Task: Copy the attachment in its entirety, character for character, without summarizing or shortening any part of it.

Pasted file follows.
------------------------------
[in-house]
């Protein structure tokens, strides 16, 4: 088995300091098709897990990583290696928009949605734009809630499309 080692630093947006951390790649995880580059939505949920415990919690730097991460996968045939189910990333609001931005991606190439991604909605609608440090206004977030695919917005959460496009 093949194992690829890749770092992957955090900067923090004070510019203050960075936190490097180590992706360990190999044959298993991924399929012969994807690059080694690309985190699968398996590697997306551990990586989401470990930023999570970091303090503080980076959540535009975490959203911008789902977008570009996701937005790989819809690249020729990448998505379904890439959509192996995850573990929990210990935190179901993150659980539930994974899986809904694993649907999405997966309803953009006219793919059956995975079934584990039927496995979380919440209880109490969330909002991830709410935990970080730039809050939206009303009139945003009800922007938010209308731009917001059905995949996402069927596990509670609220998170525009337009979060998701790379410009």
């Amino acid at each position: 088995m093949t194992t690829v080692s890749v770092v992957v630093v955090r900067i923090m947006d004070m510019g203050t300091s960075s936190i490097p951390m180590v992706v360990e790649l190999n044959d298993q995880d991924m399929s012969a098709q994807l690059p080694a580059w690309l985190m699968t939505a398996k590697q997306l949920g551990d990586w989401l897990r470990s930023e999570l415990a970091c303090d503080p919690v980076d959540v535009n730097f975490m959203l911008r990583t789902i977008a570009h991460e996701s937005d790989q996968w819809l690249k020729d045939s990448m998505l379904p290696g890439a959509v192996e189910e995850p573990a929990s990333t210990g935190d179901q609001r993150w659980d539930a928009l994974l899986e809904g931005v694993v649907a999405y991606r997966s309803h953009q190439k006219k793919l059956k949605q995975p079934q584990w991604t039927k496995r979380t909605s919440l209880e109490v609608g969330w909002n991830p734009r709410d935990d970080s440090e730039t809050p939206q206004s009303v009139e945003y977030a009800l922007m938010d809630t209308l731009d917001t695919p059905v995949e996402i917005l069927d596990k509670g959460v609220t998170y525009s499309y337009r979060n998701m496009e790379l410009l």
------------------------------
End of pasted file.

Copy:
[in-house]
């Protein structure tokens, strides 16, 4: 088995300091098709897990990583290696928009949605734009809630499309 080692630093947006951390790649995880580059939505949920415990919690730097991460996968045939189910990333609001931005991606190439991604909605609608440090206004977030695919917005959460496009 093949194992690829890749770092992957955090900067923090004070510019203050960075936190490097180590992706360990190999044959298993991924399929012969994807690059080694690309985190699968398996590697997306551990990586989401470990930023999570970091303090503080980076959540535009975490959203911008789902977008570009996701937005790989819809690249020729990448998505379904890439959509192996995850573990929990210990935190179901993150659980539930994974899986809904694993649907999405997966309803953009006219793919059956995975079934584990039927496995979380919440209880109490969330909002991830709410935990970080730039809050939206009303009139945003009800922007938010209308731009917001059905995949996402069927596990509670609220998170525009337009979060998701790379410009």
């Amino acid at each position: 088995m093949t194992t690829v080692s890749v770092v992957v630093v955090r900067i923090m947006d004070m510019g203050t300091s960075s936190i490097p951390m180590v992706v360990e790649l190999n044959d298993q995880d991924m399929s012969a098709q994807l690059p080694a580059w690309l985190m699968t939505a398996k590697q997306l949920g551990d990586w989401l897990r470990s930023e999570l415990a970091c303090d503080p919690v980076d959540v535009n730097f975490m959203l911008r990583t789902i977008a570009h991460e996701s937005d790989q996968w819809l690249k020729d045939s990448m998505l379904p290696g890439a959509v192996e189910e995850p573990a929990s990333t210990g935190d179901q609001r993150w659980d539930a928009l994974l899986e809904g931005v694993v649907a999405y991606r997966s309803h953009q190439k006219k793919l059956k949605q995975p079934q584990w991604t039927k496995r979380t909605s919440l209880e109490v609608g969330w909002n991830p734009r709410d935990d970080s440090e730039t809050p939206q206004s009303v009139e945003y977030a009800l922007m938010d809630t209308l731009d917001t695919p059905v995949e996402i917005l069927d596990k509670g959460v609220t998170y525009s499309y337009r979060n998701m496009e790379l410009l």